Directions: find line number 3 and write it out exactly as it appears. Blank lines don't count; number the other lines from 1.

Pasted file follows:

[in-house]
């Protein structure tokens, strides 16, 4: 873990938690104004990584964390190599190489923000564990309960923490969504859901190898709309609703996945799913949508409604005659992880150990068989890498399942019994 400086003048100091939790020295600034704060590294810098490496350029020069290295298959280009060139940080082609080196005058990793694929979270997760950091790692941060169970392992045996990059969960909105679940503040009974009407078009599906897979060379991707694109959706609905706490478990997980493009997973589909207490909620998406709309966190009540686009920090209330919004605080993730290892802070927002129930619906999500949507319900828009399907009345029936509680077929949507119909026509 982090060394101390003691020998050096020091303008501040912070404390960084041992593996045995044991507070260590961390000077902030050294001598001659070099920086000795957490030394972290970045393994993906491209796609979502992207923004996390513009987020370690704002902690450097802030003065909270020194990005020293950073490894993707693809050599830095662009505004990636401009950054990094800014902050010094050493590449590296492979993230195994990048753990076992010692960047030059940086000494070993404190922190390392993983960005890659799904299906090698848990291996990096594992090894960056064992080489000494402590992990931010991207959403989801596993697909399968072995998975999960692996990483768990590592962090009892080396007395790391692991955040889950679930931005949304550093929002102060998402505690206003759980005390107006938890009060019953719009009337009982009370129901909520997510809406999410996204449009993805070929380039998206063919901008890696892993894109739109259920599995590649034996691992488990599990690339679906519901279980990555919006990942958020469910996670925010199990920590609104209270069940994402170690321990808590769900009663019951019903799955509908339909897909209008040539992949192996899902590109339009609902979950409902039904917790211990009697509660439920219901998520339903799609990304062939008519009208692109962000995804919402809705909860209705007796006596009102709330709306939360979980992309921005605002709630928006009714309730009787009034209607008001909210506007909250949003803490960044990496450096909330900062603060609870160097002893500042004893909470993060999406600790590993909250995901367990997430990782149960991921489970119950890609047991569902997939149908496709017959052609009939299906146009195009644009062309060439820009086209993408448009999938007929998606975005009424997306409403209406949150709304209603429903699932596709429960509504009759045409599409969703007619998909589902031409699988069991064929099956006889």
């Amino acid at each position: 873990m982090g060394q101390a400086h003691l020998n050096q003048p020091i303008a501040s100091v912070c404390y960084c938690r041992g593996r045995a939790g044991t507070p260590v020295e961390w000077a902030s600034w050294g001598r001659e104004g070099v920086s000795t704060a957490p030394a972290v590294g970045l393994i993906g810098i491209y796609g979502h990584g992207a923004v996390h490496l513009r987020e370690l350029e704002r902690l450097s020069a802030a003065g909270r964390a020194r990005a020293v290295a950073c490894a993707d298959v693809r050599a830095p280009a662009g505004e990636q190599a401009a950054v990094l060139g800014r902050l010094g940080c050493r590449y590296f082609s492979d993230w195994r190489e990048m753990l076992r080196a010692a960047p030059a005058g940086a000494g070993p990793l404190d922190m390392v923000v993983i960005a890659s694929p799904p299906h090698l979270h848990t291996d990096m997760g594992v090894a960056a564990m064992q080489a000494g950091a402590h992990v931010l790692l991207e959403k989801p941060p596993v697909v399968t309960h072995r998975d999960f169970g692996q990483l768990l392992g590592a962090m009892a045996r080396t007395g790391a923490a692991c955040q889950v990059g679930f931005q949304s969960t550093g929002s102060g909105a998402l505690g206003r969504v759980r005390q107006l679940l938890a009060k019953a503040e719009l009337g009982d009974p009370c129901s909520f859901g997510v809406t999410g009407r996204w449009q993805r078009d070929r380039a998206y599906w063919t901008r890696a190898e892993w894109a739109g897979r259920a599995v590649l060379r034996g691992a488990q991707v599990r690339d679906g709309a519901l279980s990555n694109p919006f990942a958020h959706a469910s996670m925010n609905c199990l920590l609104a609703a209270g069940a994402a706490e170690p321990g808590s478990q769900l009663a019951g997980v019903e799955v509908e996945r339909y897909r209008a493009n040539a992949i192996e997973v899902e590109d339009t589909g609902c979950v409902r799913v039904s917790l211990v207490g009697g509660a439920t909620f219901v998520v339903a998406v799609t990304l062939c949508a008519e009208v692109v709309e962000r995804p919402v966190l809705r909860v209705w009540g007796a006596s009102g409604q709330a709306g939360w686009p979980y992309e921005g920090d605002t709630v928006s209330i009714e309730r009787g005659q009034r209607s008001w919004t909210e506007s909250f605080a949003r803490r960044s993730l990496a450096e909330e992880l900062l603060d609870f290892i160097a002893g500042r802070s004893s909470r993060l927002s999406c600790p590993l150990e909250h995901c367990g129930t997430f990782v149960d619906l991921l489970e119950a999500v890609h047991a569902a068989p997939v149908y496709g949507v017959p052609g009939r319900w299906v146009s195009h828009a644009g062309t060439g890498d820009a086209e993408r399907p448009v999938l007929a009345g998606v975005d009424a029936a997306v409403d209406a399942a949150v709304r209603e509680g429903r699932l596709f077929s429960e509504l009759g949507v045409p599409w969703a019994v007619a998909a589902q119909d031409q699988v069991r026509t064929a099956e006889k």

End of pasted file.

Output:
């Amino acid at each position: 873990m982090g060394q101390a400086h003691l020998n050096q003048p020091i303008a501040s100091v912070c404390y960084c938690r041992g593996r045995a939790g044991t507070p260590v020295e961390w000077a902030s600034w050294g001598r001659e104004g070099v920086s000795t704060a957490p030394a972290v590294g970045l393994i993906g810098i491209y796609g979502h990584g992207a923004v996390h490496l513009r987020e370690l350029e704002r902690l450097s020069a802030a003065g909270r964390a020194r990005a020293v290295a950073c490894a993707d298959v693809r050599a830095p280009a662009g505004e990636q190599a401009a950054v990094l060139g800014r902050l010094g940080c050493r590449y590296f082609s492979d993230w195994r190489e990048m753990l076992r080196a010692a960047p030059a005058g940086a000494g070993p990793l404190d922190m390392v923000v993983i960005a890659s694929p799904p299906h090698l979270h848990t291996d990096m997760g594992v090894a960056a564990m064992q080489a000494g950091a402590h992990v931010l790692l991207e959403k989801p941060p596993v697909v399968t309960h072995r998975d999960f169970g692996q990483l768990l392992g590592a962090m009892a045996r080396t007395g790391a923490a692991c955040q889950v990059g679930f931005q949304s969960t550093g929002s102060g909105a998402l505690g206003r969504v759980r005390q107006l679940l938890a009060k019953a503040e719009l009337g009982d009974p009370c129901s909520f859901g997510v809406t999410g009407r996204w449009q993805r078009d070929r380039a998206y599906w063919t901008r890696a190898e892993w894109a739109g897979r259920a599995v590649l060379r034996g691992a488990q991707v599990r690339d679906g709309a519901l279980s990555n694109p919006f990942a958020h959706a469910s996670m925010n609905c199990l920590l609104a609703a209270g069940a994402a706490e170690p321990g808590s478990q769900l009663a019951g997980v019903e799955v509908e996945r339909y897909r209008a493009n040539a992949i192996e997973v899902e590109d339009t589909g609902c979950v409902r799913v039904s917790l211990v207490g009697g509660a439920t909620f219901v998520v339903a998406v799609t990304l062939c949508a008519e009208v692109v709309e962000r995804p919402v966190l809705r909860v209705w009540g007796a006596s009102g409604q709330a709306g939360w686009p979980y992309e921005g920090d605002t709630v928006s209330i009714e309730r009787g005659q009034r209607s008001w919004t909210e506007s909250f605080a949003r803490r960044s993730l990496a450096e909330e992880l900062l603060d609870f290892i160097a002893g500042r802070s004893s909470r993060l927002s999406c600790p590993l150990e909250h995901c367990g129930t997430f990782v149960d619906l991921l489970e119950a999500v890609h047991a569902a068989p997939v149908y496709g949507v017959p052609g009939r319900w299906v146009s195009h828009a644009g062309t060439g890498d820009a086209e993408r399907p448009v999938l007929a009345g998606v975005d009424a029936a997306v409403d209406a399942a949150v709304r209603e509680g429903r699932l596709f077929s429960e509504l009759g949507v045409p599409w969703a019994v007619a998909a589902q119909d031409q699988v069991r026509t064929a099956e006889k």